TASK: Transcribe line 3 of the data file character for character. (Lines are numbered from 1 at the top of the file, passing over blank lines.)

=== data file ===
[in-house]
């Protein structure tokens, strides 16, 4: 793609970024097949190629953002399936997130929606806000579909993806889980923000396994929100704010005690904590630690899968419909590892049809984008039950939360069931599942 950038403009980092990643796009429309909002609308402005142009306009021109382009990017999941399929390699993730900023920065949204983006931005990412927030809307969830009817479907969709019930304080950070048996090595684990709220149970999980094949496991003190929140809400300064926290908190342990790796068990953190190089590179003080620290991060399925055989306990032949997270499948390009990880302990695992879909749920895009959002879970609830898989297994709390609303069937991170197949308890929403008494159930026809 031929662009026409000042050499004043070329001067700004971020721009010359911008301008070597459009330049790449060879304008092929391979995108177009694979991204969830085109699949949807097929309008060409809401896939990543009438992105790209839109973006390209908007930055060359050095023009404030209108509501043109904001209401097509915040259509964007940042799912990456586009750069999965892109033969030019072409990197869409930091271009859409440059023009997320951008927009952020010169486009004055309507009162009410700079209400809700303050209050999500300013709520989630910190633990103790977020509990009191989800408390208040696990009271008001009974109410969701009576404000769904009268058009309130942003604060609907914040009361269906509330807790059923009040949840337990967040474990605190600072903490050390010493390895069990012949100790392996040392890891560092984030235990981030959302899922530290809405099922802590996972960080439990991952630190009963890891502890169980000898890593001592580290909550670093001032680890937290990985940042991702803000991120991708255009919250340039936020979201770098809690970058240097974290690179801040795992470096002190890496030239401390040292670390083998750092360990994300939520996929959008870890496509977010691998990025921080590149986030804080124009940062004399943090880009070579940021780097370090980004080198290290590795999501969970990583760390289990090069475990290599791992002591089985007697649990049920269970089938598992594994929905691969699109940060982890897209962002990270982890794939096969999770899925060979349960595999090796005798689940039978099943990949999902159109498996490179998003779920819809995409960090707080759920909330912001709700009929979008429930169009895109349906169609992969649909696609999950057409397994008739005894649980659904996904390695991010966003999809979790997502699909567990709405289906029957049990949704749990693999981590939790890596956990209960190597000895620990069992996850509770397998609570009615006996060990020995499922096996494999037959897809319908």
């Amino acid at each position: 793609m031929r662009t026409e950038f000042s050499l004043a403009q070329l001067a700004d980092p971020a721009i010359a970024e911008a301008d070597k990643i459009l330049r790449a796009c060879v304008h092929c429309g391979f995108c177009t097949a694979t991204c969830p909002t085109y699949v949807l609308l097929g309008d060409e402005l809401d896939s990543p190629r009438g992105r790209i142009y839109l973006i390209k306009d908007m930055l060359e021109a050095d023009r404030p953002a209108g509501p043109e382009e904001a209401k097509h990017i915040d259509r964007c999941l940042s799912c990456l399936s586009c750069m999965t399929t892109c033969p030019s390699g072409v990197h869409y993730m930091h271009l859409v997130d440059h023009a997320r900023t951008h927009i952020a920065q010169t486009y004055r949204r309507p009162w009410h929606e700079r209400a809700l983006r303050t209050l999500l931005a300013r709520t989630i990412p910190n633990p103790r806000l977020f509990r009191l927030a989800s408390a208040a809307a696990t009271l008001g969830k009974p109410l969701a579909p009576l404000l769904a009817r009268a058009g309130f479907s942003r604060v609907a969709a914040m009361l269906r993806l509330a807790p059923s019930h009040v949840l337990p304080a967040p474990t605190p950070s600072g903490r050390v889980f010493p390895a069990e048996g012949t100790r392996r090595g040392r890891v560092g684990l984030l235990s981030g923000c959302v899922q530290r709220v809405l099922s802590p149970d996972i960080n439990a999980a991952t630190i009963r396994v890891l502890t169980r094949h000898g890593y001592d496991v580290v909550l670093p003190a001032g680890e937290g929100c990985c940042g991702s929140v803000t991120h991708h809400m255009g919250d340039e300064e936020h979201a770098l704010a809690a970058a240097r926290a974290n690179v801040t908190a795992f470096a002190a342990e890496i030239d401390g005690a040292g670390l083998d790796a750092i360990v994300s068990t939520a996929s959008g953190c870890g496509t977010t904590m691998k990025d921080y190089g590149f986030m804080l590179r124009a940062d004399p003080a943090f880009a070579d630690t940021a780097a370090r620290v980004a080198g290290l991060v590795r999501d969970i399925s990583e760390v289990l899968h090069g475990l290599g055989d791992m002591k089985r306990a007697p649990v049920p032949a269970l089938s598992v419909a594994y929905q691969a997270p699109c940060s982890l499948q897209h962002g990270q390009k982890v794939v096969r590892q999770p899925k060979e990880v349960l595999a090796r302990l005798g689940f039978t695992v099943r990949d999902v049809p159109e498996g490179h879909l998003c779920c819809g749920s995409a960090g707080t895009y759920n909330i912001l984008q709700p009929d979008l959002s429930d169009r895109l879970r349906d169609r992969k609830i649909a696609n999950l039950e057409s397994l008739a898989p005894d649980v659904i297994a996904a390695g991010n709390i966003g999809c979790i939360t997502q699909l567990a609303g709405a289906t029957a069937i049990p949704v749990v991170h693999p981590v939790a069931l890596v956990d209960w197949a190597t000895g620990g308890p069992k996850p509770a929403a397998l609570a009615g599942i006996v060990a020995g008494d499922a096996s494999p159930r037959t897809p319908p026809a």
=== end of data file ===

């Amino acid at each position: 793609m031929r662009t026409e950038f000042s050499l004043a403009q070329l001067a700004d980092p971020a721009i010359a970024e911008a301008d070597k990643i459009l330049r790449a796009c060879v304008h092929c429309g391979f995108c177009t097949a694979t991204c969830p909002t085109y699949v949807l609308l097929g309008d060409e402005l809401d896939s990543p190629r009438g992105r790209i142009y839109l973006i390209k306009d908007m930055l060359e021109a050095d023009r404030p953002a209108g509501p043109e382009e904001a209401k097509h990017i915040d259509r964007c999941l940042s799912c990456l399936s586009c750069m999965t399929t892109c033969p030019s390699g072409v990197h869409y993730m930091h271009l859409v997130d440059h023009a997320r900023t951008h927009i952020a920065q010169t486009y004055r949204r309507p009162w009410h929606e700079r209400a809700l983006r303050t209050l999500l931005a300013r709520t989630i990412p910190n633990p103790r806000l977020f509990r009191l927030a989800s408390a208040a809307a696990t009271l008001g969830k009974p109410l969701a579909p009576l404000l769904a009817r009268a058009g309130f479907s942003r604060v609907a969709a914040m009361l269906r993806l509330a807790p059923s019930h009040v949840l337990p304080a967040p474990t605190p950070s600072g903490r050390v889980f010493p390895a069990e048996g012949t100790r392996r090595g040392r890891v560092g684990l984030l235990s981030g923000c959302v899922q530290r709220v809405l099922s802590p149970d996972i960080n439990a999980a991952t630190i009963r396994v890891l502890t169980r094949h000898g890593y001592d496991v580290v909550l670093p003190a001032g680890e937290g929100c990985c940042g991702s929140v803000t991120h991708h809400m255009g919250d340039e300064e936020h979201a770098l704010a809690a970058a240097r926290a974290n690179v801040t908190a795992f470096a002190a342990e890496i030239d401390g005690a040292g670390l083998d790796a750092i360990v994300s068990t939520a996929s959008g953190c870890g496509t977010t904590m691998k990025d921080y190089g590149f986030m804080l590179r124009a940062d004399p003080a943090f880009a070579d630690t940021a780097a370090r620290v980004a080198g290290l991060v590795r999501d969970i399925s990583e760390v289990l899968h090069g475990l290599g055989d791992m002591k089985r306990a007697p649990v049920p032949a269970l089938s598992v419909a594994y929905q691969a997270p699109c940060s982890l499948q897209h962002g990270q390009k982890v794939v096969r590892q999770p899925k060979e990880v349960l595999a090796r302990l005798g689940f039978t695992v099943r990949d999902v049809p159109e498996g490179h879909l998003c779920c819809g749920s995409a960090g707080t895009y759920n909330i912001l984008q709700p009929d979008l959002s429930d169009r895109l879970r349906d169609r992969k609830i649909a696609n999950l039950e057409s397994l008739a898989p005894d649980v659904i297994a996904a390695g991010n709390i966003g999809c979790i939360t997502q699909l567990a609303g709405a289906t029957a069937i049990p949704v749990v991170h693999p981590v939790a069931l890596v956990d209960w197949a190597t000895g620990g308890p069992k996850p509770a929403a397998l609570a009615g599942i006996v060990a020995g008494d499922a096996s494999p159930r037959t897809p319908p026809a």